Michelle and I grew up speaking Spanish, as most of our family originates from the island of Puerto Rico in the Caribbean. Our mother had always talked about potential vacations to Spain, but none ever came to fruition; until we decided to go on our own. Michelle and I thought about Mallorca, Ibiza and the center capital of Madrid, but we ultimately figured we’d save those for when we all as a family decided to go together. Not that choosing Barcelona was settling, but it was definitely the best option for us, seeing that we were two 20-somethings wanting to explore and just have fun. Barcelona was the perfect choice for a sister trip!
There was something so comfortable about being in Spain. It wasn’t so much that there wasn’t a language barrier, seeing that Catalonians speak Catalan more than they do Castilian Spanish (which is the dialect that all Spanish speaking countries speak, apart from Catalonia/Barcelona), but it was more so how we felt around the people and the culture.
People were very chilled out, stores closed mid-day so that people could rest and take siestas, everyone was drinking in the middle of the day, eating anything they craved and enjoying the gorgeous summer heat as they should. It was a heat that was rich in the best Vitamin-D supplement. It felt so warm and refreshing. There was such a great, lively energy in Barcelona. The Catalonian capital city truly encompassed the definition of positive vibes. Even our Airbnb host, who is originally Danish, explained how incredibly different his native country is to his new home. But despite those differences, it wasn’t hard for him to get used to. After learning the social behaviors of people in Denmark, we knew his explanations and discoveries of the Spanish to be true.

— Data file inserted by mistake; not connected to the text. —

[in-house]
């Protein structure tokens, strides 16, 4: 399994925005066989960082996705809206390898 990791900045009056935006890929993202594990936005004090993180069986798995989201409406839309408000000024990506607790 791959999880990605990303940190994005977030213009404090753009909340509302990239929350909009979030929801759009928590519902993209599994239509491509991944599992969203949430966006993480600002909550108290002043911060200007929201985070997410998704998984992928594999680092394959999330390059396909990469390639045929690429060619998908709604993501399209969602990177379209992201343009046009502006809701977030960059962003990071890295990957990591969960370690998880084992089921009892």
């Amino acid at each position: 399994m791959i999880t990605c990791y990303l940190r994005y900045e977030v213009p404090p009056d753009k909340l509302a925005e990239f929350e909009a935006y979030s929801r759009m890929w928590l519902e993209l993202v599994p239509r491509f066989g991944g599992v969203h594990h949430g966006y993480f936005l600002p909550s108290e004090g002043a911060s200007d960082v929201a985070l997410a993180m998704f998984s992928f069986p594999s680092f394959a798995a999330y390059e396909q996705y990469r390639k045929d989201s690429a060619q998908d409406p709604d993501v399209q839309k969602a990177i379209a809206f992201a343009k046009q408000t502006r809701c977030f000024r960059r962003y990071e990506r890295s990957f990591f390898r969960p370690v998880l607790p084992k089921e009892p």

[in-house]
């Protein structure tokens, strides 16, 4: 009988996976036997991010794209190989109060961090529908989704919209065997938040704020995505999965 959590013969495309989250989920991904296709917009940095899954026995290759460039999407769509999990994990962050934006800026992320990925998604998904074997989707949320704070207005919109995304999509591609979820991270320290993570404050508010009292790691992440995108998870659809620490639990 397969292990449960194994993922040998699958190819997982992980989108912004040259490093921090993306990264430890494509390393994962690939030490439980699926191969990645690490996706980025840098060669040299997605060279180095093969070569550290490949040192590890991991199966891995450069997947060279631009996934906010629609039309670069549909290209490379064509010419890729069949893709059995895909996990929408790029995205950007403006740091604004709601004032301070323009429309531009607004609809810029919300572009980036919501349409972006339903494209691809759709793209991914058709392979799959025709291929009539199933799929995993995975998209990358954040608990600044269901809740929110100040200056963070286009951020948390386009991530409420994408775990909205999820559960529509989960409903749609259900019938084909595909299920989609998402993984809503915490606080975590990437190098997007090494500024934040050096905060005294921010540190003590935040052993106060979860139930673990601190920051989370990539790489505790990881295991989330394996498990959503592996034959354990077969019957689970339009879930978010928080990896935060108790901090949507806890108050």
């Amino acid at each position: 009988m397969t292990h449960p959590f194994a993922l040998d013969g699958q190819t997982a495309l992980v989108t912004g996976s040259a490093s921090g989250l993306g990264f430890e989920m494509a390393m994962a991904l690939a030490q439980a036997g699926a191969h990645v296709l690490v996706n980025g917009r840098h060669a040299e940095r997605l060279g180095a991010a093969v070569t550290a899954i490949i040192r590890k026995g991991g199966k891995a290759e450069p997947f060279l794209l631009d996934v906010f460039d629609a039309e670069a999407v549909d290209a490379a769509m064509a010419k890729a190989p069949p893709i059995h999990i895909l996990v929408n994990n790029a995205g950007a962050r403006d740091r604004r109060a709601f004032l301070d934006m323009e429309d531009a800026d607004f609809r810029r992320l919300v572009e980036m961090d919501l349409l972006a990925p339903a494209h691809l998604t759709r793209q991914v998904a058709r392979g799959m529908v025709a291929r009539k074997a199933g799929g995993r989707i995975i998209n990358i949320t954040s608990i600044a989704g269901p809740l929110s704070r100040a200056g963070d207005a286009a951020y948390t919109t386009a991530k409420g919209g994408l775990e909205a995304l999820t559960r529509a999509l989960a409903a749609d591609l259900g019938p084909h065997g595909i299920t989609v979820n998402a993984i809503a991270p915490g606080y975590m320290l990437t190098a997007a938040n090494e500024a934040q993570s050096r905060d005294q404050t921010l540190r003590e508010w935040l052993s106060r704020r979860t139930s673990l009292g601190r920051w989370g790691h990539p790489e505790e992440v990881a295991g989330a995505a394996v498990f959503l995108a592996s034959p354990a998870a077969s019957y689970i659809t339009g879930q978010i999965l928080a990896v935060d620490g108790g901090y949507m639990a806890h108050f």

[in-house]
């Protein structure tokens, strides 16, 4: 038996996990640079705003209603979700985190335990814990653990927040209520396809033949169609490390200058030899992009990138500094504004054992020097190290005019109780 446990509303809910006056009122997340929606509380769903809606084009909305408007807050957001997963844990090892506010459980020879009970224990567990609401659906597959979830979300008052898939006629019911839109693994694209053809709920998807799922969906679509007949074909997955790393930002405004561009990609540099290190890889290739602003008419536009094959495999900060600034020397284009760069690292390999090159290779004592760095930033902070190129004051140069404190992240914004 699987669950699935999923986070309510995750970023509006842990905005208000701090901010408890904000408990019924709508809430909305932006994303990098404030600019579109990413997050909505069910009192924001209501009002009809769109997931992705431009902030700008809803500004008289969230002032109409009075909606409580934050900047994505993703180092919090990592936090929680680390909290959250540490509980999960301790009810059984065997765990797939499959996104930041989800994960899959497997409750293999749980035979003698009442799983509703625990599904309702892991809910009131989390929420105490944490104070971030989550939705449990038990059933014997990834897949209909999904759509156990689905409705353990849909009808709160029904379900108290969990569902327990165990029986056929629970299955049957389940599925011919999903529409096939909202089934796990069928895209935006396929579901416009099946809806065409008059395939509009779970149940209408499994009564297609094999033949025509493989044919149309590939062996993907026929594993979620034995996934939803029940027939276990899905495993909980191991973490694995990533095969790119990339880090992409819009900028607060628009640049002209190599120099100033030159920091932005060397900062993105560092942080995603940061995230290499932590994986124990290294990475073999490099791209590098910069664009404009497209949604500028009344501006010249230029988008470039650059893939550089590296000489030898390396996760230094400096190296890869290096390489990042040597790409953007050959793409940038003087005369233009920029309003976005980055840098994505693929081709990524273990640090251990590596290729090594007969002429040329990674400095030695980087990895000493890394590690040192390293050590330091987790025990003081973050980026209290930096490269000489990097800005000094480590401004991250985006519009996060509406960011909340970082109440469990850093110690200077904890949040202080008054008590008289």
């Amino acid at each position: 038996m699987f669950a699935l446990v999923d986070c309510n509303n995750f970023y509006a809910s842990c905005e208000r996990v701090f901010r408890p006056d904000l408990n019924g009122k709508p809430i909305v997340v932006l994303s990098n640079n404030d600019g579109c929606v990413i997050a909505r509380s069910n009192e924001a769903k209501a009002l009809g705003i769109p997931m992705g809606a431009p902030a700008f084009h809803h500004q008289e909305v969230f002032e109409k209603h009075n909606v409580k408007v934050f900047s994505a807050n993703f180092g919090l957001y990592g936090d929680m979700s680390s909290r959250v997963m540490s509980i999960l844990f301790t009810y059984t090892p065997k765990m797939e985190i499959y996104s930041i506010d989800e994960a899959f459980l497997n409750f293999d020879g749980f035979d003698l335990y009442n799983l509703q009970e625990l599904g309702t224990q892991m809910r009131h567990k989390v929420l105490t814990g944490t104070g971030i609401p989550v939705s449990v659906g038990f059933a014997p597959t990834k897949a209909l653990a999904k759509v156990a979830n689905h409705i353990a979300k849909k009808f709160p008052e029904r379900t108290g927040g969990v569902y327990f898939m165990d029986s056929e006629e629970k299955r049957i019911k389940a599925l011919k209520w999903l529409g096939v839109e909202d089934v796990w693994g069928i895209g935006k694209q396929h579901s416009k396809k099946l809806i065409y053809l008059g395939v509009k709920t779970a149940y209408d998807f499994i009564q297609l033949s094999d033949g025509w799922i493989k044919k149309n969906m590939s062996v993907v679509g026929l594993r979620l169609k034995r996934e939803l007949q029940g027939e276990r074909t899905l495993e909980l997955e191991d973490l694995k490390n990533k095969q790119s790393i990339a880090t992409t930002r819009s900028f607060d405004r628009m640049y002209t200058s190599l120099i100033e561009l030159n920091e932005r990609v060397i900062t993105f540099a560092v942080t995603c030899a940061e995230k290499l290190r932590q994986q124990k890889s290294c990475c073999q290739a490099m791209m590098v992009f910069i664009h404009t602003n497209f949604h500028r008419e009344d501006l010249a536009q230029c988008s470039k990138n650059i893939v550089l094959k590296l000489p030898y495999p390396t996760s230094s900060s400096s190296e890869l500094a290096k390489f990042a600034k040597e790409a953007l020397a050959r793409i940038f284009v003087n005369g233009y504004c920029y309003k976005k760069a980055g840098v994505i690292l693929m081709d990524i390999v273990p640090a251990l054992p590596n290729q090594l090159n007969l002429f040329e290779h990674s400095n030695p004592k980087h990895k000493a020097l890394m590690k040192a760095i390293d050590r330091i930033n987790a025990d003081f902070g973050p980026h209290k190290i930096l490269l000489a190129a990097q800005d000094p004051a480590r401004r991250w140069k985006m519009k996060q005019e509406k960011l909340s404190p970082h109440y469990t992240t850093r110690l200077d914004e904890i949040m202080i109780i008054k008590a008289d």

We had three full days to explore Barcelona. Of course, in a thriving city with so much going on both during the daytime and the night, three days wasn’t as much as we wanted by the end of it, but it was enough. Our apartment was centrally located, funnily enough in a very Dominican and Puerto Rican area, called Paral.lel. We felt right at home.
The Metro was also right down the street from us. Efficient, easy to use, incredibly clean and sort of like a mini-art gallery within, we definitely loved (and recommend) using this type of transit to get around. That’s not to say that taking cabs in Barcelona are as expensive other cities, even using the Euro, but if you want to cheaply travel around the city, most people use the transit system because of how reliable it is.
When exploring its history, Barcelona revolves around two people and their contribution to Spanish history, art and architecture: entrepreneur Eusebi Güell and architect Antoni Gaudí. Almost every well-known attraction for visitors is in some way or another tied to either one or both of these men. The work of Gaudí is so weird yet so incredibly unique, colorful, vibrant, and something we said looked straight out of a Tim Burton style theme park that everyone manages to become enamored with. And with good reason. It was interesting to learn about both Spaniards’ relationship and how much Barcelona was shaped by Gaudí’s work.